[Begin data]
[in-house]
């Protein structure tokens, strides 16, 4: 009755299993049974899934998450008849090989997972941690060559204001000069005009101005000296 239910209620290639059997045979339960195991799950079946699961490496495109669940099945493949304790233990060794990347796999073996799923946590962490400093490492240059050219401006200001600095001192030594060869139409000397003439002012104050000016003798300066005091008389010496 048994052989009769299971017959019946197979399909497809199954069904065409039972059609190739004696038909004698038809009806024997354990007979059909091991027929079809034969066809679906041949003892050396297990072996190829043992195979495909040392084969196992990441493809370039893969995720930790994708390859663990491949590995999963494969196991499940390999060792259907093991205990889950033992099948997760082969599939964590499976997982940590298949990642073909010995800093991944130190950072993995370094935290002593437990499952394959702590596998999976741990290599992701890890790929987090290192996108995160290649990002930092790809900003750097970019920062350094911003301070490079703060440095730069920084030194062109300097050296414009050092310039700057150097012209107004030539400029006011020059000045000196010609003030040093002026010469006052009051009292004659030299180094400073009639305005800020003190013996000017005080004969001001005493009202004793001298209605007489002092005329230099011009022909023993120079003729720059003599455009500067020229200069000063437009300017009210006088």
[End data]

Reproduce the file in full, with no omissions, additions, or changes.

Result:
[in-house]
């Protein structure tokens, strides 16, 4: 009755299993049974899934998450008849090989997972941690060559204001000069005009101005000296 239910209620290639059997045979339960195991799950079946699961490496495109669940099945493949304790233990060794990347796999073996799923946590962490400093490492240059050219401006200001600095001192030594060869139409000397003439002012104050000016003798300066005091008389010496 048994052989009769299971017959019946197979399909497809199954069904065409039972059609190739004696038909004698038809009806024997354990007979059909091991027929079809034969066809679906041949003892050396297990072996190829043992195979495909040392084969196992990441493809370039893969995720930790994708390859663990491949590995999963494969196991499940390999060792259907093991205990889950033992099948997760082969599939964590499976997982940590298949990642073909010995800093991944130190950072993995370094935290002593437990499952394959702590596998999976741990290599992701890890790929987090290192996108995160290649990002930092790809900003750097970019920062350094911003301070490079703060440095730069920084030194062109300097050296414009050092310039700057150097012209107004030539400029006011020059000045000196010609003030040093002026010469006052009051009292004659030299180094400073009639305005800020003190013996000017005080004969001001005493009202004793001298209605007489002092005329230099011009022909023993120079003729720059003599455009500067020229200069000063437009300017009210006088």